Andy Cilek Thinks You’re an Idiot

Last year, instant runoff voting
was approved by an overwhelming majority of Minneapolis residents. 65
percent of voters, to be exact. Given that it’s difficult to find
65 percent of people to agree with something as uncontroversial as whether
Britney Spears’ contributions to the gene pool violate environmental
protection statutes and constitute illegal dumping, a 65 percent mandate
seems fairly miraculous – and all the more unassailable for its unique
nature in today’s partisan atmosphere. So why is Andy Cilek and his
Minnesota Voters Alliance suing the city to prevent the new system from
starting? Especially when Minneapolis residents seem fairly convinced
the new system will help third party candidates, increase election turnouts,
and generally make the world a better place, complete with smiling,
magical, winged unicorns cavorting in the streets with adorably fuzzy
animals and martini making robots in every household.

To answer the question of why
a "non-partisan" killjoy is looking to piss all over a rare bipartisan
voter mandate that somehow didn’t bring the Earth’s rotation to
a world-ending halt, we need to start off by defining instant runoff
voting. Keep in mind however, that there is no hope of understanding
a system obviously designed by the Elder Gods – a system created with
impossible angles never meant to be understood by the base animal that
is man. In fact, the poor unenlightened masses Mr. Cilek and his ilk
are so desperately trying to protect were clearly hopped up on special K and were offered special service
packages
in return
for their vote when they stopped off at polling places last year. That’s
the only explanation for the measure’s passage. But despite this fundamentally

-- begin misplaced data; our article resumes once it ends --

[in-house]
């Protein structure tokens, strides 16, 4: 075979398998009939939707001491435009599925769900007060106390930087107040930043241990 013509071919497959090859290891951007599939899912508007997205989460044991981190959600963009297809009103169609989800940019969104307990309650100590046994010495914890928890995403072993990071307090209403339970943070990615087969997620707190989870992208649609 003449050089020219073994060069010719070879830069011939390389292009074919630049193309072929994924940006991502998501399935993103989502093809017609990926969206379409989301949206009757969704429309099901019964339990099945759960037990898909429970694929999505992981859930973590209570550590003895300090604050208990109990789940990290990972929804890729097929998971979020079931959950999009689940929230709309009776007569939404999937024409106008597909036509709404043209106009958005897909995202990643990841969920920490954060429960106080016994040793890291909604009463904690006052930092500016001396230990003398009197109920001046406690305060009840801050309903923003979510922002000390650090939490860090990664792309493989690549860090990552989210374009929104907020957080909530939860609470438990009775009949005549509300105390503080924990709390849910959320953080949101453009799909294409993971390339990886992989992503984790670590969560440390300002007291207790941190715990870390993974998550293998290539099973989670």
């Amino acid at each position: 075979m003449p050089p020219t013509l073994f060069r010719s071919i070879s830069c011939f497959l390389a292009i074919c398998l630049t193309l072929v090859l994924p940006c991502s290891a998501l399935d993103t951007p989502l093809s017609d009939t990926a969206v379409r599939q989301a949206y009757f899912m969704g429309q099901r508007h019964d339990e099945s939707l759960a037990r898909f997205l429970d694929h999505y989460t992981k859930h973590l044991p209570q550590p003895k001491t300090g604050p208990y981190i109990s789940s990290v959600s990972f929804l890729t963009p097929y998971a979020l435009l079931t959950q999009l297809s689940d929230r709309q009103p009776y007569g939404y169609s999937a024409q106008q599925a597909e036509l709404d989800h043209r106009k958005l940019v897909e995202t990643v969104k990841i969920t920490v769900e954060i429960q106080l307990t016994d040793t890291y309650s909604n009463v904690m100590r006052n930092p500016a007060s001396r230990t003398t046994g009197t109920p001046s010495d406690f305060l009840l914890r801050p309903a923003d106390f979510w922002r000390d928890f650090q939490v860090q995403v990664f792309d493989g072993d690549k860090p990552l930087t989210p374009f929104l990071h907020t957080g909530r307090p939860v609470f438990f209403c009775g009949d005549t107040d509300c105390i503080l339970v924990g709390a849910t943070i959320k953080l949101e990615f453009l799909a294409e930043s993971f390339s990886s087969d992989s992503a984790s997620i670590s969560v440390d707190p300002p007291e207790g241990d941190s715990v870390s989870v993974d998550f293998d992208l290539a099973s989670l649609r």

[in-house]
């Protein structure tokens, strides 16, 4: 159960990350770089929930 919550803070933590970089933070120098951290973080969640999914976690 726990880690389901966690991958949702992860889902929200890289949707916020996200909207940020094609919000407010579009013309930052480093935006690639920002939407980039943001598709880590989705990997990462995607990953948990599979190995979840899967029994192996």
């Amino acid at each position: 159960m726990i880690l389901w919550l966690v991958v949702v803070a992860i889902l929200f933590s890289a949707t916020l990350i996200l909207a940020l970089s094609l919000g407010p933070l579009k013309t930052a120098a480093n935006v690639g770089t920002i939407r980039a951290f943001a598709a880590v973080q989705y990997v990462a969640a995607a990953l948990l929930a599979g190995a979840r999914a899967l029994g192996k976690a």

unknowable nature of this concept, the effort must be made.

Instant runoff voting, at its
most base level, involves ranking candidates on a ballot in order of
preference so that, in the event no one receives a clear majority, the
candidate receiving the fewest "number one" votes is dropped from
the ballot and everyone who gave those "number one" votes has their
"number two" votes applied – and on down the line until someone
receives a majority of the votes. Fairly simple and straightforward,
no? So why does Mr. Cilek think Minneapolis residents are too addlepated,
inbred, and generally too fucking dumb to understand the process?

In fact, to help illustrate
just how close the average Minneapolis resident’s mental capacity
is to that of Jessica Simpson, the Minnesota Voters Alliance engaged
in a highly scientific survey to demonstrate that Minneapolis voters
didn’t even understand what they were voting for last year and just
filled in the pretty circle on the ballot. Mr. Cilek’s flunkies talked
to "about 300 people" and found less than three voters who could
explain the instant runoff system. Of course, it’s entirely possibly
the survey was taken at a Sigma Chi fraternity party on the U campus
(keg stands are really an underutilized opportunity to take the pulse
of the community), or while canvassing the city’s finer gentlemen’s
clubs (I’ve heard the dancers at Sinners are particularly well informed, though
the ones at Schiek’s have fascinating opinions on farm subsidies)
– but we may never know, since there’s no published methodology,
or even official results. We’re just expected to take the Alliance’s
word for it – non-partisan political organizations being so credible
these days. Plus, to put it bluntly – I have no damn clue exactly
how my TV works, but I manage to tune in to Robot Chicken just fine. And I’ve got news for
you…Seth Green is a
fucked up little man
.

Of course, the stultifying
idiocy endemic to Minneapolis isn’t the only reason the Alliance opposes
instant runoff voting. It’s unconstitutional and disenfranchises voters!
I’m not a constitutional scholar, or even a Talmudic one, but I can’t
really see how a system used by all sorts of countries that have managed
to figure out the whole affordable health care thing, and even a few
states right here in the good ol’ U.S. of A. that don’t seem to
feel that it violates the whole "one person, one vote" concept.
And as for disenfranchising people? I, and most other political analysts,
fail to see how giving people the opportunity to vote for the candidate
that best matches their ideology, be it Republican, Democrat, or cannibalistic
anarcho-syndicalist, without feeling as if they’ll be wasting their
vote. So Mr. Cilek response is to use his angry monkey style– that is, throwing a whole bunch
of shit against the wall in the hopes that some of it sticks. This is
not to be confused with tiger style, crane style, or the ever popular doggy style.